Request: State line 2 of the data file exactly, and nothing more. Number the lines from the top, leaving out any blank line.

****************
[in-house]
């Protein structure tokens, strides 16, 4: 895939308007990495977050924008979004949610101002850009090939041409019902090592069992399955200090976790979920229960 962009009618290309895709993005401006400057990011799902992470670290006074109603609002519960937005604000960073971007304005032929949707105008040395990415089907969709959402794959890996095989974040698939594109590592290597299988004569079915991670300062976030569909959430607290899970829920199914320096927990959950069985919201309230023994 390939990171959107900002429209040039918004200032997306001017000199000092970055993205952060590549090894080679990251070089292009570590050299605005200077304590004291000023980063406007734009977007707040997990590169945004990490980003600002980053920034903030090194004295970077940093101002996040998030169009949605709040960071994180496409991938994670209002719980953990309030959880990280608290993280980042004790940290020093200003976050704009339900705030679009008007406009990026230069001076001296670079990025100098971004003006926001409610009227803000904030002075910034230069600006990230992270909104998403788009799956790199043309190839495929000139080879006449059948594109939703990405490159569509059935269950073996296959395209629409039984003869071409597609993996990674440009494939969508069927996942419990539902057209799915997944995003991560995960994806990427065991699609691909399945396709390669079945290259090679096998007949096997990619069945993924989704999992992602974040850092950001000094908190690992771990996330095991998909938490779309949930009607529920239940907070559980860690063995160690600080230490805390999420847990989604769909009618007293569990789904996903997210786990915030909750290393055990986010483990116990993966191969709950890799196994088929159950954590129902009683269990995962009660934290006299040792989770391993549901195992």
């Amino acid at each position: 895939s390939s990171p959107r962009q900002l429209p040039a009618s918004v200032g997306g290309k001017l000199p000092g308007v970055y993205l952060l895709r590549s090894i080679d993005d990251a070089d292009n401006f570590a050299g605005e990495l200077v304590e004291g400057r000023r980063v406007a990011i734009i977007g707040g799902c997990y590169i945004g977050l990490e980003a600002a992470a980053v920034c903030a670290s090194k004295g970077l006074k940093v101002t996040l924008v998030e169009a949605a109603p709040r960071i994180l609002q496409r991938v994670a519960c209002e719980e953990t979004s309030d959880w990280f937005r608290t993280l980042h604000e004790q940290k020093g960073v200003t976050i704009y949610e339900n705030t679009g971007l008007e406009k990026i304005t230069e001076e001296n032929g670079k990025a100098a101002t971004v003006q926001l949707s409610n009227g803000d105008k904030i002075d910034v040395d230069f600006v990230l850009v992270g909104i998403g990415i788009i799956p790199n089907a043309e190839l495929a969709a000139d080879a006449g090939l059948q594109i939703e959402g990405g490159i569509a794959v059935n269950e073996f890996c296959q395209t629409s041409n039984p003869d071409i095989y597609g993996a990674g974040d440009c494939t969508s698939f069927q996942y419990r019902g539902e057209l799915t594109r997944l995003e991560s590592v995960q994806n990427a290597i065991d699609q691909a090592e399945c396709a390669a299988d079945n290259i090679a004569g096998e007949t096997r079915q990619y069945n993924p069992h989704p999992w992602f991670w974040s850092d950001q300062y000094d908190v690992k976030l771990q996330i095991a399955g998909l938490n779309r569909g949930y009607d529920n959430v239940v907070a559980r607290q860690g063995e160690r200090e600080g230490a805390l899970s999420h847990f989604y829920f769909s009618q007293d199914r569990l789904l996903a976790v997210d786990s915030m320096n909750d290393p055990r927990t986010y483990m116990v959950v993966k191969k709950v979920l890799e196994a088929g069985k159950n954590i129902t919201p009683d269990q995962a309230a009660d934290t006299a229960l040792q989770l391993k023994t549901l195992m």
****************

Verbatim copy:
């Protein structure tokens, strides 16, 4: 895939308007990495977050924008979004949610101002850009090939041409019902090592069992399955200090976790979920229960 962009009618290309895709993005401006400057990011799902992470670290006074109603609002519960937005604000960073971007304005032929949707105008040395990415089907969709959402794959890996095989974040698939594109590592290597299988004569079915991670300062976030569909959430607290899970829920199914320096927990959950069985919201309230023994 390939990171959107900002429209040039918004200032997306001017000199000092970055993205952060590549090894080679990251070089292009570590050299605005200077304590004291000023980063406007734009977007707040997990590169945004990490980003600002980053920034903030090194004295970077940093101002996040998030169009949605709040960071994180496409991938994670209002719980953990309030959880990280608290993280980042004790940290020093200003976050704009339900705030679009008007406009990026230069001076001296670079990025100098971004003006926001409610009227803000904030002075910034230069600006990230992270909104998403788009799956790199043309190839495929000139080879006449059948594109939703990405490159569509059935269950073996296959395209629409039984003869071409597609993996990674440009494939969508069927996942419990539902057209799915997944995003991560995960994806990427065991699609691909399945396709390669079945290259090679096998007949096997990619069945993924989704999992992602974040850092950001000094908190690992771990996330095991998909938490779309949930009607529920239940907070559980860690063995160690600080230490805390999420847990989604769909009618007293569990789904996903997210786990915030909750290393055990986010483990116990993966191969709950890799196994088929159950954590129902009683269990995962009660934290006299040792989770391993549901195992």